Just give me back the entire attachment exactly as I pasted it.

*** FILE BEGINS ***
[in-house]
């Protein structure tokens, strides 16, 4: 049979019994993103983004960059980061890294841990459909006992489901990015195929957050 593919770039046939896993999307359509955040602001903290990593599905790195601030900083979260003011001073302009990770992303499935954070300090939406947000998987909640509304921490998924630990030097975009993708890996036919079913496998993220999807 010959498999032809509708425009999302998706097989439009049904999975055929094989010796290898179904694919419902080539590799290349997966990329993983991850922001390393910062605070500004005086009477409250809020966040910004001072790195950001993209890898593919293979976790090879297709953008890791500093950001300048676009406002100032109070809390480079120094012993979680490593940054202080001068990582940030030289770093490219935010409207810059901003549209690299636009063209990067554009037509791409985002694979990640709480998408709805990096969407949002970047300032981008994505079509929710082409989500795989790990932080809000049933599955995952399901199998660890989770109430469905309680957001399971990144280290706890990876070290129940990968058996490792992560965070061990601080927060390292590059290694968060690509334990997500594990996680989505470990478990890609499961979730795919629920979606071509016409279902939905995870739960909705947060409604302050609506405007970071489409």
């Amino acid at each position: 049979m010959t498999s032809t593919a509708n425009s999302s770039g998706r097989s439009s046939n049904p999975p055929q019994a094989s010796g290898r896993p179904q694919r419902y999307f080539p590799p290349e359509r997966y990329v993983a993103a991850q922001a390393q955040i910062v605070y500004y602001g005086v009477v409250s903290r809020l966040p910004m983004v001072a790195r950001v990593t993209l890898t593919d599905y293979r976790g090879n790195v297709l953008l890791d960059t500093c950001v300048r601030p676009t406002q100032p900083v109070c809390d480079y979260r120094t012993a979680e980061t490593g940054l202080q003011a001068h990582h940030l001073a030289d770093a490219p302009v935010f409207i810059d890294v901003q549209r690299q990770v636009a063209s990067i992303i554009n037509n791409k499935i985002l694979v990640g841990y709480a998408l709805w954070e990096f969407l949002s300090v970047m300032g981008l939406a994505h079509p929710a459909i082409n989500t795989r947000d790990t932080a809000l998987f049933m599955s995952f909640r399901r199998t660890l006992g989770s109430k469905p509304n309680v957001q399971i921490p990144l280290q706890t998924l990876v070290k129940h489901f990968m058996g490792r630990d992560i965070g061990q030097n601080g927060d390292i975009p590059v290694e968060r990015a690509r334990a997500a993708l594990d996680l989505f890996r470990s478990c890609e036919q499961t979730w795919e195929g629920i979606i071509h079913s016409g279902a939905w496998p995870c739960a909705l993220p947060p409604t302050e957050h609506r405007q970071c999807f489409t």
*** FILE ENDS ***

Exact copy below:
[in-house]
């Protein structure tokens, strides 16, 4: 049979019994993103983004960059980061890294841990459909006992489901990015195929957050 593919770039046939896993999307359509955040602001903290990593599905790195601030900083979260003011001073302009990770992303499935954070300090939406947000998987909640509304921490998924630990030097975009993708890996036919079913496998993220999807 010959498999032809509708425009999302998706097989439009049904999975055929094989010796290898179904694919419902080539590799290349997966990329993983991850922001390393910062605070500004005086009477409250809020966040910004001072790195950001993209890898593919293979976790090879297709953008890791500093950001300048676009406002100032109070809390480079120094012993979680490593940054202080001068990582940030030289770093490219935010409207810059901003549209690299636009063209990067554009037509791409985002694979990640709480998408709805990096969407949002970047300032981008994505079509929710082409989500795989790990932080809000049933599955995952399901199998660890989770109430469905309680957001399971990144280290706890990876070290129940990968058996490792992560965070061990601080927060390292590059290694968060690509334990997500594990996680989505470990478990890609499961979730795919629920979606071509016409279902939905995870739960909705947060409604302050609506405007970071489409």
């Amino acid at each position: 049979m010959t498999s032809t593919a509708n425009s999302s770039g998706r097989s439009s046939n049904p999975p055929q019994a094989s010796g290898r896993p179904q694919r419902y999307f080539p590799p290349e359509r997966y990329v993983a993103a991850q922001a390393q955040i910062v605070y500004y602001g005086v009477v409250s903290r809020l966040p910004m983004v001072a790195r950001v990593t993209l890898t593919d599905y293979r976790g090879n790195v297709l953008l890791d960059t500093c950001v300048r601030p676009t406002q100032p900083v109070c809390d480079y979260r120094t012993a979680e980061t490593g940054l202080q003011a001068h990582h940030l001073a030289d770093a490219p302009v935010f409207i810059d890294v901003q549209r690299q990770v636009a063209s990067i992303i554009n037509n791409k499935i985002l694979v990640g841990y709480a998408l709805w954070e990096f969407l949002s300090v970047m300032g981008l939406a994505h079509p929710a459909i082409n989500t795989r947000d790990t932080a809000l998987f049933m599955s995952f909640r399901r199998t660890l006992g989770s109430k469905p509304n309680v957001q399971i921490p990144l280290q706890t998924l990876v070290k129940h489901f990968m058996g490792r630990d992560i965070g061990q030097n601080g927060d390292i975009p590059v290694e968060r990015a690509r334990a997500a993708l594990d996680l989505f890996r470990s478990c890609e036919q499961t979730w795919e195929g629920i979606i071509h079913s016409g279902a939905w496998p995870c739960a909705l993220p947060p409604t302050e957050h609506r405007q970071c999807f489409t």